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Noam Pikelny's experiment proves most successful

Brighton Music Hall, Boston, December 14, 2011

Reviewed by Jeffrey B. Remz

Band leader Noam Pikelny proclaimed to the sold-out crowd near the end of the second set, "This was a complete experiment. We didn't know if anyone would be here to see us tonight. It means a lot to us."

Well, ace banjo man Pikelny may not have known, but apparently a bunch of others - 300 others - apparently did. The experiment was an unqualified success.

That shouldn't be any surprise whatsoever given the quality of the band. Pikelny may be touring behind his first solo release since 2004, "Beat the Devil and Carry a Rail," but the beauty of the music - a combo of bluegrass, country and acoustic music - rested with the band. Pikleny certainly played a mean banjo, but this night wasn't just about him.

The band consisted of Jessie Cobb (ex-Infamous Stringduster) on mandolin; Mark Schatz on upright bass; Chris Eldredge (Punch Brothers) on acoustic guitar, Gabe Witcher (Punch Brothers) on fiddle and Aiofe O'Donovan (Crooked Still) on lead vocals.

Everyone stood out on their respective instruments with Pikelny giving ample space to all to showcase their skills. Witcher's fiddle (he particularly stood out on Man Chicken from Pikelny's first disc) and Cobb's mandolin particularly sparked the songs. Pikelny stood out with Cobb on Milford's Reel with just the two of them playing. Cluck Old Hen, which opened the second set was dynamic even though it was just Schatz and Pikelny.

O'Donovan, lead vocalist for Crooked Still, was an appropriate match for the material. She has a bit breathy voice and worked best when she turned it up a notch, which was a good chunk of the time. Witcher has a strong voice, well-suited to country the band sometimes applaud and bluegrass.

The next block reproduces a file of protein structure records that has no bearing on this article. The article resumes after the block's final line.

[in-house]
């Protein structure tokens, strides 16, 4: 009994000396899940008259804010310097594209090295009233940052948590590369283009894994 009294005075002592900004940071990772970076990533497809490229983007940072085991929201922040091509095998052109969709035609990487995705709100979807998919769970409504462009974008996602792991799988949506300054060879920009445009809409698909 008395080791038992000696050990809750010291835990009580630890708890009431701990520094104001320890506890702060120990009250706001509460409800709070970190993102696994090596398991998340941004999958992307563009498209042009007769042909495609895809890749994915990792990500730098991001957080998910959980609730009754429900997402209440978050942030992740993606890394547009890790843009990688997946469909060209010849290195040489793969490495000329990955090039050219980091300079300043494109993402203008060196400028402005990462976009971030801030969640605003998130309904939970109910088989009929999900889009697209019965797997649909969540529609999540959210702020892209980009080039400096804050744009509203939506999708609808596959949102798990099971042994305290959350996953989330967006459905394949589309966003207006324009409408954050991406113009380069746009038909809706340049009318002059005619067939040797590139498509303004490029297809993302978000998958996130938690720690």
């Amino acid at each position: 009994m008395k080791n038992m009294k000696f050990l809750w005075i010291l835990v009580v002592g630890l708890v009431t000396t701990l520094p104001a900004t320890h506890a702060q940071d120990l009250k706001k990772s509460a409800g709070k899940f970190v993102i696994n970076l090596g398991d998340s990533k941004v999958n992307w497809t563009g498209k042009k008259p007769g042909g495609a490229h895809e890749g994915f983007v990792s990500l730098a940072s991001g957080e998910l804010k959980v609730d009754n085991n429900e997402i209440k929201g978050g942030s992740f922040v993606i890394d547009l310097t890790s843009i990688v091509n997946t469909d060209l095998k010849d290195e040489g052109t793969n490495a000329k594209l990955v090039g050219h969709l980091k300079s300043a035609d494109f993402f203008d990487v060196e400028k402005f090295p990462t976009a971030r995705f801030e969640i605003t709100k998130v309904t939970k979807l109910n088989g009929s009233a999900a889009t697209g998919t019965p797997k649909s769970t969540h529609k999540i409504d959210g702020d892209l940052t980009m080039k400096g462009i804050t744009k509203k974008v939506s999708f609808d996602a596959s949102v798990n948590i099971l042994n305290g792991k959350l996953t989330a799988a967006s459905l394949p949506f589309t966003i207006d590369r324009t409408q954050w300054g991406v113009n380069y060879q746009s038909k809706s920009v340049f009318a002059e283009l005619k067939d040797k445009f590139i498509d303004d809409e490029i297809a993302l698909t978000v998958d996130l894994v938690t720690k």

Pikelny was not a singer - he let O'Donovan, Witcher and Eldridge take over, but he lent his voice to backing vocals on Will You Miss Me, warning the crowd, "This bring us to the point of the show where we are not going to refund tickets for any reason because I'm going to sing." He didn't blow his backing vocals too much at all, but it was easy to see why he let others handle that job.

He was a good front man, although, as his sense of humor came through time and again in his comments. He joked at O'Donovan's expense (at one point, he toured with Crooked Still), while offering a bunch of humorous comments.

The stellar night of music closed out with the band's take on Bill Monroe's The Wheel Hoss Fiddle players Darol Anger and Alex Hargreaves came out on stage with a ferocious triple fiddle attack leading the song.

Pikelny said afterward that he hoped to go back on the road to the West Coast with the band in the future. He can't claim that it will be an experiment because he already has test run it, and this night proved that he passed with flying colors.

©Country Standard Time • Jeffrey B. Remz, editor & publisher •
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